Some agencies are turning to responsive design to support device-agnostic content delivery which was called for in the recently released Digital Innovation Strategy. Last week, GSA’s Mobile Program Management Office held a responsive design webinar in conjunction with DigitalGov University outlining agency experiences with responsive design.
Agency experts covered responsive design technical approaches and strategy and you can listen to the whole webinar below. One topic interesting to listeners was why agencies decided to implement responsive design. Below we have highlighted each presenter’s reasoning for pursing responsive design.
AIDS.gov noted (PPT, 6.5 MB, 18 pages) that data collected on their website pointed to a need for a mobile strategy like responsive design. Specifically:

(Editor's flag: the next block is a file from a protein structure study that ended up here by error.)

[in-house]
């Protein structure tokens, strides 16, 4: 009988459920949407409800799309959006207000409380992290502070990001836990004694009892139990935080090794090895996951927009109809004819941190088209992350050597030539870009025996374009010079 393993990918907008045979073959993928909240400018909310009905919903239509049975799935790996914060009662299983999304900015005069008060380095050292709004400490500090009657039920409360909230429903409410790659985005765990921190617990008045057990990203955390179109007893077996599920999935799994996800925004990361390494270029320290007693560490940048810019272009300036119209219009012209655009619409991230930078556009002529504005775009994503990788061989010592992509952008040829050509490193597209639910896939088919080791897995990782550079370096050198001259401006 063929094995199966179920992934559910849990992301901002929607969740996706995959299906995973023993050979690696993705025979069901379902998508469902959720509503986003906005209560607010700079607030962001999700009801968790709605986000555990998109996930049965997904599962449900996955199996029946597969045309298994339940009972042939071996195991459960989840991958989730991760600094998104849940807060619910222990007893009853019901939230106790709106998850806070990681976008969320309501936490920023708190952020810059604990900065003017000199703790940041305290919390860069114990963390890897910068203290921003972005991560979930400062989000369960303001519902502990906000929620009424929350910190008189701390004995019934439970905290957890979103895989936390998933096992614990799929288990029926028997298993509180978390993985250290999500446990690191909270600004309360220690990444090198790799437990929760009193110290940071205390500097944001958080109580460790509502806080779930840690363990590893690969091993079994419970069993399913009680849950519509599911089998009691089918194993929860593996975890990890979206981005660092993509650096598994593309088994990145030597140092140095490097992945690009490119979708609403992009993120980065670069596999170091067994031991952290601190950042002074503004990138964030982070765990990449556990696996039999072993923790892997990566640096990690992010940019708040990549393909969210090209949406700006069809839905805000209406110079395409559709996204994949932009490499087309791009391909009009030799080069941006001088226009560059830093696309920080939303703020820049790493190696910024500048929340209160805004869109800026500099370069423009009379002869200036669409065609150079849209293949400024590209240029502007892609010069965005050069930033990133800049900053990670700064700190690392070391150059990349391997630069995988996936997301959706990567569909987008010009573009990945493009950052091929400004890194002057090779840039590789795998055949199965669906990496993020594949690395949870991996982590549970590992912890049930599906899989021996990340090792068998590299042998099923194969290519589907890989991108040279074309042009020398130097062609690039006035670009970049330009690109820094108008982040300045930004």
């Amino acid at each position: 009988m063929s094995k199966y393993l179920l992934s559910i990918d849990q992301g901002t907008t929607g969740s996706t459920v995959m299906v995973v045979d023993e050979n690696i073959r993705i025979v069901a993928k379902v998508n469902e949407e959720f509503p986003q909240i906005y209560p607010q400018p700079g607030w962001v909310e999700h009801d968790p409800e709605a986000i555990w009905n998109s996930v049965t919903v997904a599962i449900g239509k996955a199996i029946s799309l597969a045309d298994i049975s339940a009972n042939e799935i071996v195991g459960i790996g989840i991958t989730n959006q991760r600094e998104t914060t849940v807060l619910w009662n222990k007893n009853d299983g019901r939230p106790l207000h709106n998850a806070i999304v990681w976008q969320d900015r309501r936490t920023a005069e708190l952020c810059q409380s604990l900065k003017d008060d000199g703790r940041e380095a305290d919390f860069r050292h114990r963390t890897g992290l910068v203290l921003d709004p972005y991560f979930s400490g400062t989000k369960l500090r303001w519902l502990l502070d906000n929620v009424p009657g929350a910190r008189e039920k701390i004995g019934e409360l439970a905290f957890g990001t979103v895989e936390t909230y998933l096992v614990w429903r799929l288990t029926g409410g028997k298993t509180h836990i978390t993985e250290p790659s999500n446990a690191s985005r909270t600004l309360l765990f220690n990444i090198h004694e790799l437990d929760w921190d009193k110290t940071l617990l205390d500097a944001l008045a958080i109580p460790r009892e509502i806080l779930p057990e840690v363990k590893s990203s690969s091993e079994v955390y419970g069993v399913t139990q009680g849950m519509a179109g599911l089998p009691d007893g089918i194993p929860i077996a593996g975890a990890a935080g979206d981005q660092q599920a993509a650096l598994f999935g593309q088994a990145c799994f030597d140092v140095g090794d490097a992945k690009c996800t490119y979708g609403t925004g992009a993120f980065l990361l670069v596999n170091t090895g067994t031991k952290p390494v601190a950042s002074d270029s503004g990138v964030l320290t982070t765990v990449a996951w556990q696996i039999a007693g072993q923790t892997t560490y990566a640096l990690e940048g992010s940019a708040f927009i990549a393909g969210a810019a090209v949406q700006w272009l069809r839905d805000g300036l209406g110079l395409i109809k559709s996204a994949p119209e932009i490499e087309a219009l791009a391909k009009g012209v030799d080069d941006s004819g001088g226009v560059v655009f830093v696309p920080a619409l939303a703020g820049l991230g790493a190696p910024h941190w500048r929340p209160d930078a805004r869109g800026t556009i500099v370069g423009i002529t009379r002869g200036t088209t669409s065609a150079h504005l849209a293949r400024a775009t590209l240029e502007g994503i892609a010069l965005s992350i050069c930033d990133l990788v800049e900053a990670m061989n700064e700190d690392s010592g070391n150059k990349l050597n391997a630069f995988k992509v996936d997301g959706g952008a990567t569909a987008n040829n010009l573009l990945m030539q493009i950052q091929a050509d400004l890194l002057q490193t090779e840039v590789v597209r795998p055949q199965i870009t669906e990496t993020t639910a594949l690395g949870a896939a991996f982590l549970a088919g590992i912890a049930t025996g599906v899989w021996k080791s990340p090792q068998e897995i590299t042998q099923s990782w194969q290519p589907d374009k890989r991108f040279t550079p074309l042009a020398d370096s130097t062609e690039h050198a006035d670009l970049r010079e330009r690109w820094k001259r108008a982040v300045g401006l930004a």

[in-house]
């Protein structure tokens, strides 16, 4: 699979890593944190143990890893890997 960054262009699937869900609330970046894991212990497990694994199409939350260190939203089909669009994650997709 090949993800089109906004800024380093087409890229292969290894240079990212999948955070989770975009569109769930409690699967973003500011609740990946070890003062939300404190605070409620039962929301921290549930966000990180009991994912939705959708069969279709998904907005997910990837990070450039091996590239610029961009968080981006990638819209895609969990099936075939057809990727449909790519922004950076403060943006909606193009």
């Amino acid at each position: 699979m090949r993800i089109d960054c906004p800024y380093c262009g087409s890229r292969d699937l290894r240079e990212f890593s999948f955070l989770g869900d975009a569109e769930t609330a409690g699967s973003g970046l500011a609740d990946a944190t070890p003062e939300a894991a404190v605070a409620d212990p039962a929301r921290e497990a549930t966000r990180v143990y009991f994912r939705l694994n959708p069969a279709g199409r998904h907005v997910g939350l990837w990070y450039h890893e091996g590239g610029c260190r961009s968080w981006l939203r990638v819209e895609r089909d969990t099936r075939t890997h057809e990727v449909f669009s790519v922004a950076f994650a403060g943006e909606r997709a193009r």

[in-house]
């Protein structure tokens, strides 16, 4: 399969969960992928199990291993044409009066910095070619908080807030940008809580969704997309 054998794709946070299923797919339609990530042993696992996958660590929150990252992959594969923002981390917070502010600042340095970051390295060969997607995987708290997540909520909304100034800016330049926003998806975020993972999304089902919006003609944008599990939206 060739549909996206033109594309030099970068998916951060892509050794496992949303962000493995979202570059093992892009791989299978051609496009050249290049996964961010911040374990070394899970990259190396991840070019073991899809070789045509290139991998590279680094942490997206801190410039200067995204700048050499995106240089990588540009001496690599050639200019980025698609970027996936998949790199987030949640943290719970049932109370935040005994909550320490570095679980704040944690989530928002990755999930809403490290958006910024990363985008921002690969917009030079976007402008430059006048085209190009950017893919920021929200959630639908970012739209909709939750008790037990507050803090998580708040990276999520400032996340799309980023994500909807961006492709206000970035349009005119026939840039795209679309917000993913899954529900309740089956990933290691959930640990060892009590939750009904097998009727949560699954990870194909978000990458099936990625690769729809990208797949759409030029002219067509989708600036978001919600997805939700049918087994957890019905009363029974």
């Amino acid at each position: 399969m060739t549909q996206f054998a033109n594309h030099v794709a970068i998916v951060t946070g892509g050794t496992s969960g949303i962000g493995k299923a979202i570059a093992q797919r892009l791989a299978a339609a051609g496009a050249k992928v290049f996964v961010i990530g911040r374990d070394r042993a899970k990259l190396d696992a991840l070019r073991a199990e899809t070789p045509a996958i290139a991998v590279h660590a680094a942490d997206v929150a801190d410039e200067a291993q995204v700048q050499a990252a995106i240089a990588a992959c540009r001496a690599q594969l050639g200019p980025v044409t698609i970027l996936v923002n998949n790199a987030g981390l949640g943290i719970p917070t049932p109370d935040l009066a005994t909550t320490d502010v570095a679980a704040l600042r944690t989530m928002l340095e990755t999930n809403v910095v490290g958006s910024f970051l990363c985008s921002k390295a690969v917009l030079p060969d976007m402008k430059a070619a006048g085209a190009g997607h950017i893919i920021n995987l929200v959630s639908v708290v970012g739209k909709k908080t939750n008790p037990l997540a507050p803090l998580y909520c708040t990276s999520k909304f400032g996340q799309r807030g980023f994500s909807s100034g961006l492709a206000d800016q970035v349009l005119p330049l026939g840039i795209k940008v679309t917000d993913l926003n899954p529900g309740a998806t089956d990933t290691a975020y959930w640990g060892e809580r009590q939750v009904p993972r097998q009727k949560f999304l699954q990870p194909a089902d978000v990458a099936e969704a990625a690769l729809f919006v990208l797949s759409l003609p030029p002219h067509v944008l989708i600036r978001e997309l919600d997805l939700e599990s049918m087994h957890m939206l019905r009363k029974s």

- The ensuing demand for mobile data related towards diseases (in particular top health related searches in 2011 included Chlamydia, bipolar disorder, depression, herpes, and smoking/quitting smoking).
- Their audience base seemed to factor into their responsive design choices, in that some communities are proportionality more at-risk for HIV and they use mobile more frequently to access online resources.
- Another reason was the exponential growth of mobile traffic. In June 2010, AIDS.gov mobile traffic hovered around 2.5%. In June 2012 in grew exponentially to 25%.
Similarly, the USA.gov Apps Gallery moved to responsive design (PPT, 999 KB, 20 pages) to“provide the public with access to government-related mobile solutions and simpler access to services and information, and provide new ways for citizen engagement.”
Finally, GSA OCFO/BD found reasons for responsive design as well (PPT, 803 KB, 14 pages). Their reasons included:
- An increase in overall mobile use
- Rollout of mobile device in-house at GSA (i.e. iOS and Android)
- A change in the organization’s ideology that all pages will be at one time or another viewed on a mobile device (due to the increasing number of mobile users).
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